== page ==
On Monday, November 12, Yael Dayan (Meretz), Deputy Mayor of Tel Aviv and Jaffa, spoke before a meeting of Meretz USA’s Executive Committee. Her talk concentrated on the Annapolis Conference and its prospects for commencing a new peace process between the Israelis and the Palestinians. In particular, she bemoaned the low expectations that all parties now seem to have for it, citing as an example the fact that the “conference” is now being called a “meeting.”
These feelings, she said result primarily from skepticism, fatigue, and attempts to please different parties inside the Israeli and Palestinian societies. With the anniversary of Rabin’s assassination recently passed and years gone by since Oslo, the Israeli street lacks enthusiasm for a peace process. Every time Israel and Palestine have come close to peace, they have faced a schism within their respective populations.
In Israel, this mindset is supported by the widely-held belief that Hamas is succeeding in its takeover, as well as by fear that another evacuation (i.e., that of the West Bank) would further bolster Hamas and put more Israelis in danger. These convictions are also backed by the intelligence services.
Ms. Dayan stressed that, no matter what happens at the Annapolis Conference, it is vital to be well prepared for the day after. The Conference will be a green light to negotiations, and all pro-peace communities should help make sure that the Israelis, Palestinians, and Americans carry on with negotiations.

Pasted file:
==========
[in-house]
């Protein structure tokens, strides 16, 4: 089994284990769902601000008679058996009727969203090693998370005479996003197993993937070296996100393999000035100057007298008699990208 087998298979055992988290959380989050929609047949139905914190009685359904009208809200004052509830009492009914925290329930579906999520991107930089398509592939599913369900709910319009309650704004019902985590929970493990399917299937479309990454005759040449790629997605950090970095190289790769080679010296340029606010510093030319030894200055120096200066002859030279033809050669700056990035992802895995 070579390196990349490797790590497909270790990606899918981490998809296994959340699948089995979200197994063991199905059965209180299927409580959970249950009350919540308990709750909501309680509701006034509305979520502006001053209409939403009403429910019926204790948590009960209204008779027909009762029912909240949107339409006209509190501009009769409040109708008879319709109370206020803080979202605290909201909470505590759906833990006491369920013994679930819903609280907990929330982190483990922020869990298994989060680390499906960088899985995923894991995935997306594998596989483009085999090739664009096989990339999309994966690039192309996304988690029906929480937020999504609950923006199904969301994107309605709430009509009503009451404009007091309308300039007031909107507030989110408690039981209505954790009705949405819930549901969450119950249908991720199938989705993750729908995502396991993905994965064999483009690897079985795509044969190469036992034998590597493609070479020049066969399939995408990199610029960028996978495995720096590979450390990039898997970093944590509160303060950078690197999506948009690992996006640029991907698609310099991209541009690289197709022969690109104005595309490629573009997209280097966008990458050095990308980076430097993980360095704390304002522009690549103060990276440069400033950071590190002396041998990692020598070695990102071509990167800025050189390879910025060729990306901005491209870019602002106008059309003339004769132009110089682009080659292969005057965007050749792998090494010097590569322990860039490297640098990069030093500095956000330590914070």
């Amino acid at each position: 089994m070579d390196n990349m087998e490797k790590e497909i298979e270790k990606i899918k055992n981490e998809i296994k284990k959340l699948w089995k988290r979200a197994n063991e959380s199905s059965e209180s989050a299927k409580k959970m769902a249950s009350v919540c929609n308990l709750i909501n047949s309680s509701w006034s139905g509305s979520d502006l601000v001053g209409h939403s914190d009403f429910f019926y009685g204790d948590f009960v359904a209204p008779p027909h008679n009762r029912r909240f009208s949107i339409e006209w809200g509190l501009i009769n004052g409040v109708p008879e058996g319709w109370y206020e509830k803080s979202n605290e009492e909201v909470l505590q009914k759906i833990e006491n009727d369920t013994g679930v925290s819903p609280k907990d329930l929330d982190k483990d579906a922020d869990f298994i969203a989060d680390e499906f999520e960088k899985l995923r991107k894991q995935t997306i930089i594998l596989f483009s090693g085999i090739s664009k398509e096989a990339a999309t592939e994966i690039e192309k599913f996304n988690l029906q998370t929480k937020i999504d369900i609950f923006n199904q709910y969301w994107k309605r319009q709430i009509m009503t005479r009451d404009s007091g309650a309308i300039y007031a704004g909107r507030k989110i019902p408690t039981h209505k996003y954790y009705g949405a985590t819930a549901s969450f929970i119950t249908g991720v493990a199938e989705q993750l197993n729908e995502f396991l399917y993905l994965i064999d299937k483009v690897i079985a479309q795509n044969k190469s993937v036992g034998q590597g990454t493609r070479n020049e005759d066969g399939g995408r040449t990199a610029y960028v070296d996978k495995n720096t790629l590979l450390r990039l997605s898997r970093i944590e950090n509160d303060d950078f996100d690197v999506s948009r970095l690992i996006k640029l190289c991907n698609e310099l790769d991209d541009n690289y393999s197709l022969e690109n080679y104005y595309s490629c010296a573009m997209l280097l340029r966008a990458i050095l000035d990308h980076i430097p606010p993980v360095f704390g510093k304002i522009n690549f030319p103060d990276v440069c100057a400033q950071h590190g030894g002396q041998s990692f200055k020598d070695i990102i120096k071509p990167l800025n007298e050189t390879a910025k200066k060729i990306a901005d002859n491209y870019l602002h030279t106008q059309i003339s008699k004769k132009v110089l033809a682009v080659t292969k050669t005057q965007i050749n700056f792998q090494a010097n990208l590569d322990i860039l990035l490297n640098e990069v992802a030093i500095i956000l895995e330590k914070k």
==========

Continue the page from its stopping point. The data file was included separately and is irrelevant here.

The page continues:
In these negotiations, Ms. Dayan believes that Israel will have the responsibility of taking the first step – largely because it has done very little to ease conditions thus far. For their part, the Palestinian authorities must take better control of security in the West Bank. The Palestinian Liberation Organization (PLO) must also negotiate with Hamas and work to reduce Qassam fire on Sderot.
Nevertheless, Ms. Dayan explained, it is also the responsibility of the Israeli government to provide better security and shelter for its citizens living in Sderot. After all, the only thing that will fully stop the Qassam fire is peace. Quoting Yitzhak Rabin, “We must fight terrorism as if there is no peace process, and we must pursue peace as if there is no terrorism,” Ms. Dayan explained that it is futile to wait for quiet. If Israel does so, peace will never come. Security must be a result of peace, not a precondition.
Closing, Ms. Dayan asserted that waiting for peace has been detrimental to Israeli society. She observed that, despite a strong economy, the country used to be much stronger in sciences, basic education, and other disciplines. She also pointed out the huge gap between Jewish and Arab education, and the gap between general Israeli education and education for immigrants. These things have been neglected with the understanding that, once peace comes, they will improve. However, Ms. Dayan argued that Israel cannot afford to think that peace is around the corner; some reforms must come now. And she said, peace may not be enough to push these necessary changes forward once it comes.
Summarized by Amy Kapit, Meretz USA Program Director
I do not agree with Ms. Dayan’s statements.
That quote from Rabin is a sad joke. A caricature of the famous white paper policy in pre-war Israel.